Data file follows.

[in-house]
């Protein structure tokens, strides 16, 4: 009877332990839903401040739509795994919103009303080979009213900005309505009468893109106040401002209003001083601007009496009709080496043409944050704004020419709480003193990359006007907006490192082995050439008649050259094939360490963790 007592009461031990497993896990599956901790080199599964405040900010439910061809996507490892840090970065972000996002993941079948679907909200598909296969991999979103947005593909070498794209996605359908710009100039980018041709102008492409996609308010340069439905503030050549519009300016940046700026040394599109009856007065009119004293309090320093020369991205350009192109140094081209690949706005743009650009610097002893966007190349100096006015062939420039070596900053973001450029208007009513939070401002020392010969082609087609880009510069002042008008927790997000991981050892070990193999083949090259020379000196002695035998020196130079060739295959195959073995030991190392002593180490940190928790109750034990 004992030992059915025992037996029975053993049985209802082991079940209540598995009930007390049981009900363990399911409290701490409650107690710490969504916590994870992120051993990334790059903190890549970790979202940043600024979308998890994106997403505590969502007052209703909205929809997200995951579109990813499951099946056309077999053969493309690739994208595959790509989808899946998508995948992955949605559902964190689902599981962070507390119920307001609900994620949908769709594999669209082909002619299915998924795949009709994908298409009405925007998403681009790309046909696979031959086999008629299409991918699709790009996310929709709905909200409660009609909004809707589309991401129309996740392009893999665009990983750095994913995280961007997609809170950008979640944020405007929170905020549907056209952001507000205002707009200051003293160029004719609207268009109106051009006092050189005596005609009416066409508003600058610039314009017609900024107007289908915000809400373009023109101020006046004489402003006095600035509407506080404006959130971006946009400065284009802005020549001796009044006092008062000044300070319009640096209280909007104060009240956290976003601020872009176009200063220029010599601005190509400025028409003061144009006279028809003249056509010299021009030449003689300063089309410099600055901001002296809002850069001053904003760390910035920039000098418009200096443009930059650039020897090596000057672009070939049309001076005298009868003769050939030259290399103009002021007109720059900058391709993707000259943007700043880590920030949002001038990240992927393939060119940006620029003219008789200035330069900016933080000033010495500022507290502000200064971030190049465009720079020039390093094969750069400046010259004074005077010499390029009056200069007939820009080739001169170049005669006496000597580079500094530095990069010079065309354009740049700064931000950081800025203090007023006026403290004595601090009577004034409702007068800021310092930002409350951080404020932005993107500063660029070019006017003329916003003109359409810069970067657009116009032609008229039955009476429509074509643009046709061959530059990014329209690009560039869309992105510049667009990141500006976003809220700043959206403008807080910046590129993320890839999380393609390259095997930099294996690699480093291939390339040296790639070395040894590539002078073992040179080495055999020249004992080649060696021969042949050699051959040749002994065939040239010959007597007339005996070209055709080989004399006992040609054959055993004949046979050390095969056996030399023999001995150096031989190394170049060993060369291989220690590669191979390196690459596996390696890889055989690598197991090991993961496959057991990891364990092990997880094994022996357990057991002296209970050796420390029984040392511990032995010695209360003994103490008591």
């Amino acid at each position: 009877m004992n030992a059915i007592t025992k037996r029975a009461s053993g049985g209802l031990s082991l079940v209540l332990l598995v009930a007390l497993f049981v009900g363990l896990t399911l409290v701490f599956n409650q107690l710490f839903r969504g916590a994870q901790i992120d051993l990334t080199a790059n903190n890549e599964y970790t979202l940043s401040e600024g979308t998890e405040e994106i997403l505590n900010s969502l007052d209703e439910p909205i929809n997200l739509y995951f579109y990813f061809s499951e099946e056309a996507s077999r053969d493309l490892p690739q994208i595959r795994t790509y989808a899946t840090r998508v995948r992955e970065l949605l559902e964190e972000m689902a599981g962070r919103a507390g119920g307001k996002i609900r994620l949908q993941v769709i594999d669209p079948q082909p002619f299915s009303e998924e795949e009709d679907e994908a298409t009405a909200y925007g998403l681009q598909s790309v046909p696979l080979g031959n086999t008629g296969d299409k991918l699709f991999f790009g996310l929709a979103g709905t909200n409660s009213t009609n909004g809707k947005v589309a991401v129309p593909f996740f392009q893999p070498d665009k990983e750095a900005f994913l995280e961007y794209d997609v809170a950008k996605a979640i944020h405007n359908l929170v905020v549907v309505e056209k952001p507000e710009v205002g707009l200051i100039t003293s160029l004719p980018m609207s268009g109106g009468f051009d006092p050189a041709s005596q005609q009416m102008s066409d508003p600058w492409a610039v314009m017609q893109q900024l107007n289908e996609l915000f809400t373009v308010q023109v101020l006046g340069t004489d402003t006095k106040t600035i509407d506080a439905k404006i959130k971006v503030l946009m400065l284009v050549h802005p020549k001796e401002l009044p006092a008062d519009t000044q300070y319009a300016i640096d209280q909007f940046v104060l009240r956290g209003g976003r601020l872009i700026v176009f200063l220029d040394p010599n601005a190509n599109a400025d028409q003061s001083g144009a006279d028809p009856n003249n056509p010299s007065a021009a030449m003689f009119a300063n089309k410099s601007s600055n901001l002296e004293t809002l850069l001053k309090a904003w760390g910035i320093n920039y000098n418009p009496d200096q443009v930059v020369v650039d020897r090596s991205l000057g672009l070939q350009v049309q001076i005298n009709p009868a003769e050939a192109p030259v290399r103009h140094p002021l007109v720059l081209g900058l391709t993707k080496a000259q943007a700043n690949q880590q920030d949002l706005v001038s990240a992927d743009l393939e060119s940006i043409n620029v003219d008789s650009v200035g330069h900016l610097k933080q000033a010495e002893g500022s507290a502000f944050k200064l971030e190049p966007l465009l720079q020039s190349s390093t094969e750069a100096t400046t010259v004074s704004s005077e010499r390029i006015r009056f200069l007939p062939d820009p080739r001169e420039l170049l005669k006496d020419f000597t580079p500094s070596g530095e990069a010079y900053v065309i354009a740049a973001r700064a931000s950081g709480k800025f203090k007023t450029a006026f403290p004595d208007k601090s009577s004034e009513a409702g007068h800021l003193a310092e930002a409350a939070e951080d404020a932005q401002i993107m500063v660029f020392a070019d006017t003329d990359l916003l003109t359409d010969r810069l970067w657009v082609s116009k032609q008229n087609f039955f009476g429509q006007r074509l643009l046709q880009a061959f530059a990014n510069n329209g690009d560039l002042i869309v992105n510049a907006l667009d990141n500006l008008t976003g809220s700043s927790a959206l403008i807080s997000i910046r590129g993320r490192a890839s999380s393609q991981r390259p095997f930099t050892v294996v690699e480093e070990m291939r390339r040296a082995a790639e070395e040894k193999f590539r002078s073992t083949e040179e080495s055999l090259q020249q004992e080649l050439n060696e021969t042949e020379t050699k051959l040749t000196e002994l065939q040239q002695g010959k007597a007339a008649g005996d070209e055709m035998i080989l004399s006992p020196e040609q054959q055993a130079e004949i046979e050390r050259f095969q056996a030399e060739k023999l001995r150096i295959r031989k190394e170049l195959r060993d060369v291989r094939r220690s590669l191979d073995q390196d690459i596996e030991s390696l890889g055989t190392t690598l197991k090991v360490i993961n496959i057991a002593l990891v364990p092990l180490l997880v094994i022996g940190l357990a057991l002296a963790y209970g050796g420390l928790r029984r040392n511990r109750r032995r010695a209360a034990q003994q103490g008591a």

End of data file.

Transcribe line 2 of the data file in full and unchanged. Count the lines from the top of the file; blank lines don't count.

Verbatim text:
């Protein structure tokens, strides 16, 4: 009877332990839903401040739509795994919103009303080979009213900005309505009468893109106040401002209003001083601007009496009709080496043409944050704004020419709480003193990359006007907006490192082995050439008649050259094939360490963790 007592009461031990497993896990599956901790080199599964405040900010439910061809996507490892840090970065972000996002993941079948679907909200598909296969991999979103947005593909070498794209996605359908710009100039980018041709102008492409996609308010340069439905503030050549519009300016940046700026040394599109009856007065009119004293309090320093020369991205350009192109140094081209690949706005743009650009610097002893966007190349100096006015062939420039070596900053973001450029208007009513939070401002020392010969082609087609880009510069002042008008927790997000991981050892070990193999083949090259020379000196002695035998020196130079060739295959195959073995030991190392002593180490940190928790109750034990 004992030992059915025992037996029975053993049985209802082991079940209540598995009930007390049981009900363990399911409290701490409650107690710490969504916590994870992120051993990334790059903190890549970790979202940043600024979308998890994106997403505590969502007052209703909205929809997200995951579109990813499951099946056309077999053969493309690739994208595959790509989808899946998508995948992955949605559902964190689902599981962070507390119920307001609900994620949908769709594999669209082909002619299915998924795949009709994908298409009405925007998403681009790309046909696979031959086999008629299409991918699709790009996310929709709905909200409660009609909004809707589309991401129309996740392009893999665009990983750095994913995280961007997609809170950008979640944020405007929170905020549907056209952001507000205002707009200051003293160029004719609207268009109106051009006092050189005596005609009416066409508003600058610039314009017609900024107007289908915000809400373009023109101020006046004489402003006095600035509407506080404006959130971006946009400065284009802005020549001796009044006092008062000044300070319009640096209280909007104060009240956290976003601020872009176009200063220029010599601005190509400025028409003061144009006279028809003249056509010299021009030449003689300063089309410099600055901001002296809002850069001053904003760390910035920039000098418009200096443009930059650039020897090596000057672009070939049309001076005298009868003769050939030259290399103009002021007109720059900058391709993707000259943007700043880590920030949002001038990240992927393939060119940006620029003219008789200035330069900016933080000033010495500022507290502000200064971030190049465009720079020039390093094969750069400046010259004074005077010499390029009056200069007939820009080739001169170049005669006496000597580079500094530095990069010079065309354009740049700064931000950081800025203090007023006026403290004595601090009577004034409702007068800021310092930002409350951080404020932005993107500063660029070019006017003329916003003109359409810069970067657009116009032609008229039955009476429509074509643009046709061959530059990014329209690009560039869309992105510049667009990141500006976003809220700043959206403008807080910046590129993320890839999380393609390259095997930099294996690699480093291939390339040296790639070395040894590539002078073992040179080495055999020249004992080649060696021969042949050699051959040749002994065939040239010959007597007339005996070209055709080989004399006992040609054959055993004949046979050390095969056996030399023999001995150096031989190394170049060993060369291989220690590669191979390196690459596996390696890889055989690598197991090991993961496959057991990891364990092990997880094994022996357990057991002296209970050796420390029984040392511990032995010695209360003994103490008591």